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Report on Kilauea (United States) — 11 January-17 January 2006


Kilauea

Smithsonian / US Geological Survey Weekly Volcanic Activity Report,
11 January-17 January 2006
Managing Editor: Sally Kuhn Sennert

Please cite this report as:

Global Volcanism Program, 2006. Report on Kilauea (United States). In: Sennert, S K (ed.), Weekly Volcanic Activity Report, 11 January-17 January 2006. Smithsonian Institution and US Geological Survey.

Weekly Report (11 January-17 January 2006)

Kilauea

United States

19.421°N, 155.287°W; summit elev. 1222 m

All times are local (unless otherwise noted)


During 11-14 January, lava from Kilauea continued to enter the sea at the East Lae`apuki area, building a new lava delta. Surface lava flows were visible on the Pulama pali fault scarp. On 10 January the summit deflation switched abruptly to inflation after a loss of 5.2 microradians. Relatively high tremor occurred at this time. Tremor quickly dropped, becoming weak to moderate when deflation ended, with seismicity punctuated by a few small earthquakes. By 13 January, background volcanic tremor was near normal levels at Kilauea's summit and reached moderate levels at Pu`u `O`o. On 14 January, the lava delta was about 500 m long (parallel to shore) and still only 140 m wide.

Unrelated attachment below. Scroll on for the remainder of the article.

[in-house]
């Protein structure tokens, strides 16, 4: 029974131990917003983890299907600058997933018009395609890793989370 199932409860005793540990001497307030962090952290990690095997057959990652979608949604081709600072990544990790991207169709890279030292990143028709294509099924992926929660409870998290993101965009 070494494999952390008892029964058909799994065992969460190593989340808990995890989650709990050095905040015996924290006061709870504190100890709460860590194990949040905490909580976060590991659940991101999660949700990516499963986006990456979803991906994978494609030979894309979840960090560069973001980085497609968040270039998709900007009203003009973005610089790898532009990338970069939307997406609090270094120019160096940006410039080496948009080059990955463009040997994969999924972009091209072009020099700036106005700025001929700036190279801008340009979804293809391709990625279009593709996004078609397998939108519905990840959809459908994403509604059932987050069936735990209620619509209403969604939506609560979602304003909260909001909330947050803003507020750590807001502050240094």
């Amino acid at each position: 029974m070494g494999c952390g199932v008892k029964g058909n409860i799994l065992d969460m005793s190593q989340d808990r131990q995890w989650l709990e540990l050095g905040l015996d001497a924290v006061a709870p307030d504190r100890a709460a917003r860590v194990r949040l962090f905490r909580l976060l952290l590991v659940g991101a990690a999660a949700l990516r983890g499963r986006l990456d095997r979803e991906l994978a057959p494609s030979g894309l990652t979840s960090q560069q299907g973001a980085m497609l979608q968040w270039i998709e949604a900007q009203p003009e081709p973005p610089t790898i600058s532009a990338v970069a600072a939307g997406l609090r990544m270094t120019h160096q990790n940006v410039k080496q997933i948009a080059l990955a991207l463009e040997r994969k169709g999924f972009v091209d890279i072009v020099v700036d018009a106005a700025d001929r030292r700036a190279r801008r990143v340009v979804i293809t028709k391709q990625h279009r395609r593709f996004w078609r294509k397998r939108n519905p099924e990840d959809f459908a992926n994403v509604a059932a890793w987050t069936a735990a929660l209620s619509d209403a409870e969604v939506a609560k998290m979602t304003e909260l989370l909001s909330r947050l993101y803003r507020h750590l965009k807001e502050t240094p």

Geological Summary. Kilauea overlaps the E flank of the massive Mauna Loa shield volcano in the island of Hawaii. Eruptions are prominent in Polynesian legends; written documentation since 1820 records frequent summit and flank lava flow eruptions interspersed with periods of long-term lava lake activity at Halemaumau crater in the summit caldera until 1924. The 3 x 5 km caldera was formed in several stages about 1,500 years ago and during the 18th century; eruptions have also originated from the lengthy East and Southwest rift zones, which extend to the ocean in both directions. About 90% of the surface of the basaltic shield volcano is formed of lava flows less than about 1,100 years old; 70% of the surface is younger than 600 years. The long-term eruption from the East rift zone between 1983 and 2018 produced lava flows covering more than 100 km2, destroyed hundreds of houses, and added new coastline.

Source: US Geological Survey Hawaiian Volcano Observatory (HVO)